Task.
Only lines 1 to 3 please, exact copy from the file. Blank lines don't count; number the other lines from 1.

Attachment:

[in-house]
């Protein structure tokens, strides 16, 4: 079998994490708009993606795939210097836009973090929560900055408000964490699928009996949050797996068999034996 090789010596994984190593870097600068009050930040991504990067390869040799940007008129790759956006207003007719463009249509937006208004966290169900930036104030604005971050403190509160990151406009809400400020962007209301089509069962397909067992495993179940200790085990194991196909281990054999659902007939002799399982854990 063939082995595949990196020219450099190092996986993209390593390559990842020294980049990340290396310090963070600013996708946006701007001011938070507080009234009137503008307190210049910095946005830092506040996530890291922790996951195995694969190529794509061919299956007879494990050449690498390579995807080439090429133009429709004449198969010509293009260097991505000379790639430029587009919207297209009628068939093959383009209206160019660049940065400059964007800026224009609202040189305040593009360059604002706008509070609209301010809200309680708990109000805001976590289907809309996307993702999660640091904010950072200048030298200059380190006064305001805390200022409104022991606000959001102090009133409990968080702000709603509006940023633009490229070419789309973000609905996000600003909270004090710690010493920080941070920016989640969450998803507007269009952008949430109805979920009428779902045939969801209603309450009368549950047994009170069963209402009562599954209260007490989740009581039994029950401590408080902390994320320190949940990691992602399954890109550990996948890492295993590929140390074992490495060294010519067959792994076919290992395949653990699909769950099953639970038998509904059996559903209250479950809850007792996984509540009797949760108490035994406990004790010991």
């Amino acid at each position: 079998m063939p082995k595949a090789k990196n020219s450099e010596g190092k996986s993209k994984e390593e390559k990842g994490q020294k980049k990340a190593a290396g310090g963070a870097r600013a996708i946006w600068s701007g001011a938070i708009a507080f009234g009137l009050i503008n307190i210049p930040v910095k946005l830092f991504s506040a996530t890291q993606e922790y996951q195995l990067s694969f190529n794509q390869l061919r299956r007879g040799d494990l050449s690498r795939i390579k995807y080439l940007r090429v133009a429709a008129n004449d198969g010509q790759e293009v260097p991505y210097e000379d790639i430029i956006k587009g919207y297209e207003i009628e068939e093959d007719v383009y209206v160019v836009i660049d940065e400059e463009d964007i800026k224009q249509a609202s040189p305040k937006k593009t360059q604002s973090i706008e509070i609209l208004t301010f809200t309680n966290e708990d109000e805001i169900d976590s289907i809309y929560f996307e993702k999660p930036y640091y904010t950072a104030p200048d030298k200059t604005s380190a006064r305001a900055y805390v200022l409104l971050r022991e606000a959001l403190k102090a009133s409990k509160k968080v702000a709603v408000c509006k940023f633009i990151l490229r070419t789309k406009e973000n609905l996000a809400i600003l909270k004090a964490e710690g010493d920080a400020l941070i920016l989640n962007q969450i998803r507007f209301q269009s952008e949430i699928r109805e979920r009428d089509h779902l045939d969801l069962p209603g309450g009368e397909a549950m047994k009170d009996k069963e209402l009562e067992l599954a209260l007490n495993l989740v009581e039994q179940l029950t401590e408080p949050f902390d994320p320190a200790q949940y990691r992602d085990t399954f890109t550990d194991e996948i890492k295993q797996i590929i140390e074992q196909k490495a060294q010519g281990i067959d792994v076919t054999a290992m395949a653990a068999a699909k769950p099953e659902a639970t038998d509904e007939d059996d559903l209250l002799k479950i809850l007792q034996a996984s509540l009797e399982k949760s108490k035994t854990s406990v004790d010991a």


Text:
[in-house]
């Protein structure tokens, strides 16, 4: 079998994490708009993606795939210097836009973090929560900055408000964490699928009996949050797996068999034996 090789010596994984190593870097600068009050930040991504990067390869040799940007008129790759956006207003007719463009249509937006208004966290169900930036104030604005971050403190509160990151406009809400400020962007209301089509069962397909067992495993179940200790085990194991196909281990054999659902007939002799399982854990 063939082995595949990196020219450099190092996986993209390593390559990842020294980049990340290396310090963070600013996708946006701007001011938070507080009234009137503008307190210049910095946005830092506040996530890291922790996951195995694969190529794509061919299956007879494990050449690498390579995807080439090429133009429709004449198969010509293009260097991505000379790639430029587009919207297209009628068939093959383009209206160019660049940065400059964007800026224009609202040189305040593009360059604002706008509070609209301010809200309680708990109000805001976590289907809309996307993702999660640091904010950072200048030298200059380190006064305001805390200022409104022991606000959001102090009133409990968080702000709603509006940023633009490229070419789309973000609905996000600003909270004090710690010493920080941070920016989640969450998803507007269009952008949430109805979920009428779902045939969801209603309450009368549950047994009170069963209402009562599954209260007490989740009581039994029950401590408080902390994320320190949940990691992602399954890109550990996948890492295993590929140390074992490495060294010519067959792994076919290992395949653990699909769950099953639970038998509904059996559903209250479950809850007792996984509540009797949760108490035994406990004790010991």
């Amino acid at each position: 079998m063939p082995k595949a090789k990196n020219s450099e010596g190092k996986s993209k994984e390593e390559k990842g994490q020294k980049k990340a190593a290396g310090g963070a870097r600013a996708i946006w600068s701007g001011a938070i708009a507080f009234g009137l009050i503008n307190i210049p930040v910095k946005l830092f991504s506040a996530t890291q993606e922790y996951q195995l990067s694969f190529n794509q390869l061919r299956r007879g040799d494990l050449s690498r795939i390579k995807y080439l940007r090429v133009a429709a008129n004449d198969g010509q790759e293009v260097p991505y210097e000379d790639i430029i956006k587009g919207y297209e207003i009628e068939e093959d007719v383009y209206v160019v836009i660049d940065e400059e463009d964007i800026k224009q249509a609202s040189p305040k937006k593009t360059q604002s973090i706008e509070i609209l208004t301010f809200t309680n966290e708990d109000e805001i169900d976590s289907i809309y929560f996307e993702k999660p930036y640091y904010t950072a104030p200048d030298k200059t604005s380190a006064r305001a900055y805390v200022l409104l971050r022991e606000a959001l403190k102090a009133s409990k509160k968080v702000a709603v408000c509006k940023f633009i990151l490229r070419t789309k406009e973000n609905l996000a809400i600003l909270k004090a964490e710690g010493d920080a400020l941070i920016l989640n962007q969450i998803r507007f209301q269009s952008e949430i699928r109805e979920r009428d089509h779902l045939d969801l069962p209603g309450g009368e397909a549950m047994k009170d009996k069963e209402l009562e067992l599954a209260l007490n495993l989740v009581e039994q179940l029950t401590e408080p949050f902390d994320p320190a200790q949940y990691r992602d085990t399954f890109t550990d194991e996948i890492k295993q797996i590929i140390e074992q196909k490495a060294q010519g281990i067959d792994v076919t054999a290992m395949a653990a068999a699909k769950p099953e659902a639970t038998d509904e007939d059996d559903l209250l002799k479950i809850l007792q034996a996984s509540l009797e399982k949760s108490k035994t854990s406990v004790d010991a």